Imagine how lovely it would have been to stroll, umbrella opened wide in a light drizzle, near the Gare Saint-Lazare into Gustave Caillebotte’s “Paris Street; Rainy Day.” Everyone seems so civil.

Imagine if you tried the same thing on a downtown street at rush hour, where small, collapsible umbrellas jockey for space with gigantic golf umbrellas, the strolling contingent vies with the race walkers, and everyone squeezes-at the same time and with umbrellas wide open-through construction sites.

While the umbrella – or brolly or bumbershoot or parasol – has protected people from sun or rain for some 4,000 years, there apparently are a few rude umbrella handlers left on the planet. You can avoid the “rude” label by trying a little umbrella etiquette.

Avoid putting your closed, drippy umbrella on the empty seat beside you on public transportation, taxis included. No one wants to sit in a puddle.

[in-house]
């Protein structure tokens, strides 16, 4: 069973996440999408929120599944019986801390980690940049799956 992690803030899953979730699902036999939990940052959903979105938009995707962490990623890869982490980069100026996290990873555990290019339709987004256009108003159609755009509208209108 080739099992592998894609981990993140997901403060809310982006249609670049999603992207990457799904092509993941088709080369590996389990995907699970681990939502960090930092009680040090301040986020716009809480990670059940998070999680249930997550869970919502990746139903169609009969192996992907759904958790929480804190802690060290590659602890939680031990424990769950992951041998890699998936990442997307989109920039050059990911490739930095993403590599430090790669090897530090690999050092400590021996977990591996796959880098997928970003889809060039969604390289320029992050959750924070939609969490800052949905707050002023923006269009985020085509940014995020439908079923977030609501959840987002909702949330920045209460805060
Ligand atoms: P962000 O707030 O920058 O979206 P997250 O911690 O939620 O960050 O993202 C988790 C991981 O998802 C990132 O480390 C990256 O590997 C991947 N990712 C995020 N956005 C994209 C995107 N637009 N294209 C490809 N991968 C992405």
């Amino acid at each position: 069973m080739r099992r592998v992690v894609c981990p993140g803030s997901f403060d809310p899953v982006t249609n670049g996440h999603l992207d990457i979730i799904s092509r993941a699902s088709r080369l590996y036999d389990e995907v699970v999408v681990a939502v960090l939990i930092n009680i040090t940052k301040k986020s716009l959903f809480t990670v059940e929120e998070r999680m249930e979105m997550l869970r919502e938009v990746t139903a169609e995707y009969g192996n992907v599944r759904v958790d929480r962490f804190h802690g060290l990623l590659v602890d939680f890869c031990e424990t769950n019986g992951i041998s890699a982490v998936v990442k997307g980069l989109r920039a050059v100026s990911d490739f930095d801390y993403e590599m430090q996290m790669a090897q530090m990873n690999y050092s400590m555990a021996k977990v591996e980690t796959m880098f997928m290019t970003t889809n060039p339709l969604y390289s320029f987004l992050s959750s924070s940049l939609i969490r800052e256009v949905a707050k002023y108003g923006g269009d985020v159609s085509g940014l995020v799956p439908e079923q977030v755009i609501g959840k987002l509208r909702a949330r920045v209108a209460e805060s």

Keep umbrellas out of public-transit or office passageways where people can trip over them.

Before entering a bus or building, for example, step to the side, gently shake rain off an umbrella, then close before entering.

When walking on a crowded street, be alert to those on either side of you as well as those approaching. When an area is crowded, make eye contact with those approaching and tip the umbrella to the side and out of the way or, if you are tall enough, raise it above others.

When walking with a closed, full-size umbrella, carry it with pointed tip down, not slung over your shoulder or tucked up under your arm, where it could poke those behind you.

In public buildings, find a coatroom, umbrella stand or out-of-the-way corner to store your umbrella. In countries with long rainy seasons, some stores provide plastic bags in which shoppers can place soggy umbrellas.

Limit use of those huge, golf-size umbrellas to the golf course or places with a lot of space.

No matter what the size of the umbrella, no matter how heavy the downpour, courtesy is your best guide. “Respect is one of the great principles of manners,” said Judith “Miss Manners” Martin. Whether toting an umbrella, a backpack or a humongous briefcase, “if you walk through a crowd and you start hitting people right and left with yourself, of course you would be rude.”


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